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A Zometool Thanksgiving

While cleaning up after a successful group build, a colleague and some students had fun making a little Thanksgiving tribute in Zometool.

Zome Turkey

 

Derivatives of Vector Functions

Desmos -- Derivatives of Vector Valued FunctionsOne way to think of a curve in the plane (or in space) is as a collection of terminal points of vectors whose initial points are all at the origin.  The vectors are given by a vector-valued function.

For example, the parabola shown at right can be thought of as the graph of the vector-valued function

r(t) = < t , (t-1)^{2}+1>

I’ve created a Desmos demonstration that shows how graphs of vector-valued functions are related to their vectors (shown in blue), and how the derivative of a vector-valued function is related to both difference vectors and tangent vectors.  You can access the demonstration here.

You can find more of my Desmos demonstrations here.

Math Photo: Undersea Rose Curve

Undersea Rose Curve

I can’t look at this lovely jellyfish without seeing a four-petal rose curve in the polar plane.

four-petal rose curve

Exponentials and Ebola

My latest piece for the New York Times Learning Network is a lesson on the underlying mathematics of the spread of contagious diseases, like Ebola.ebola map

In this lesson, students use a basic exponential model to explore the fundamental mathematical ideas of transmission and replication.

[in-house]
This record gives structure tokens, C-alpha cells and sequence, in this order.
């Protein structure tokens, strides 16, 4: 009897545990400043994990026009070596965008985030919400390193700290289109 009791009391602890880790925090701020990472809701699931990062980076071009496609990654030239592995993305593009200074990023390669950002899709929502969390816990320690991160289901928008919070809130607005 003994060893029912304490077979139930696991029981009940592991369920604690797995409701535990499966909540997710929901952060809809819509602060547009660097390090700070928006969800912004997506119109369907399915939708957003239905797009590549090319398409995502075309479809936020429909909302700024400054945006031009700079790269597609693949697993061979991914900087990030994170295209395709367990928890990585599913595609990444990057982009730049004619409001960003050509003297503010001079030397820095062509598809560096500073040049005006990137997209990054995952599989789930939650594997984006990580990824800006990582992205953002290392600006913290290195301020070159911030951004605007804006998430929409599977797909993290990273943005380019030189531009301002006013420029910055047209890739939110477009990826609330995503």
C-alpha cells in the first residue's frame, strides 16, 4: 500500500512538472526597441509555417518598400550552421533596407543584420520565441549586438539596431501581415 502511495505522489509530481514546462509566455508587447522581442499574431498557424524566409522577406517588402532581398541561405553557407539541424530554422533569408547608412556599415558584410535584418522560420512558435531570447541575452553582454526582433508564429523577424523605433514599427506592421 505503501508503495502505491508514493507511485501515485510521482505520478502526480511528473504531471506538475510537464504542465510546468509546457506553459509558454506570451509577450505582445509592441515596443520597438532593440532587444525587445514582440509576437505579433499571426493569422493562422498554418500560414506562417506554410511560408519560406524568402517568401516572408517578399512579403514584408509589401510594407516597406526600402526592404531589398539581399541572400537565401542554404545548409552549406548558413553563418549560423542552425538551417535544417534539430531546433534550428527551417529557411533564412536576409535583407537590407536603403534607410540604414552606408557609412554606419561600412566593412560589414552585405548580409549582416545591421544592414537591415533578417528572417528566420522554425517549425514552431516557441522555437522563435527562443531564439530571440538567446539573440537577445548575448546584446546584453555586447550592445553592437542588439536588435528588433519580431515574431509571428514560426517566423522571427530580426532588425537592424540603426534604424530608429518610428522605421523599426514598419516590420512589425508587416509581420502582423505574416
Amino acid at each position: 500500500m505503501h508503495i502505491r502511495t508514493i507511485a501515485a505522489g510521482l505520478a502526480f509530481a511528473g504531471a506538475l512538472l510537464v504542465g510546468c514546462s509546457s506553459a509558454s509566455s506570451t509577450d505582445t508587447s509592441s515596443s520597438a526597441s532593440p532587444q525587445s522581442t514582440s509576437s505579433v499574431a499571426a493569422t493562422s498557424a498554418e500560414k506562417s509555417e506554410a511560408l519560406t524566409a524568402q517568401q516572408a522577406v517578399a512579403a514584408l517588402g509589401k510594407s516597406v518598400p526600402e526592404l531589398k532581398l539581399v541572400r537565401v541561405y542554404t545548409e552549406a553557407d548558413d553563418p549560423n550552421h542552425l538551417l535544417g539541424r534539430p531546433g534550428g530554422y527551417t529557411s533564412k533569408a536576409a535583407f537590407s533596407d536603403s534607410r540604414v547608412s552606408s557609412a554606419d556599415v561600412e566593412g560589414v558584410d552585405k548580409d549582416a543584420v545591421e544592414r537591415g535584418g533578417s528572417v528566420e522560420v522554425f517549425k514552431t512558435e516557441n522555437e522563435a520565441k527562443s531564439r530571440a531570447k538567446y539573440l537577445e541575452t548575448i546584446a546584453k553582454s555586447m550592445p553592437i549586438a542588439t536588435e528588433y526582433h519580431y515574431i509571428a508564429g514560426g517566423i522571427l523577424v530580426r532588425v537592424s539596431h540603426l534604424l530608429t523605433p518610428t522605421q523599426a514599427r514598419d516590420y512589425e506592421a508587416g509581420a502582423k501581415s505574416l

Mathematically, the spread of disease can be modeled in a manner similar to the spread of a rumor. Although a number of simplifying assumptions must be made, the simple exponential model captures the basic impact of transmission rates on the dispersion of a disease among a population. Students can explore the consequences of transmission rate using multiplication, algebra, graphing utilities and elementary statistics.

After exploring the essential behavior of various simple exponential models, students then compare real-world data to their theoretical models.  Those that are capable can perform regressions on the data to approximate actual transmission rates.  The students’ work and the real-world data establish a context for discussing the strengths and weaknesses of this simple model of disease transmission.

This lesson is part of a series of Ebloa lessons at the NYT Learning Network and is freely available here.

Math Art: Twilight on Mars

I was playing around in Scratch this weekend, experimenting with some numerical methods for approximating integrals, when this lovely image unexpectedly emerged.  I call it Twilight on Mars.

Integration Art

Twilight on Mars

Looks like I’ve got a new math and art project for students, and me, to explore!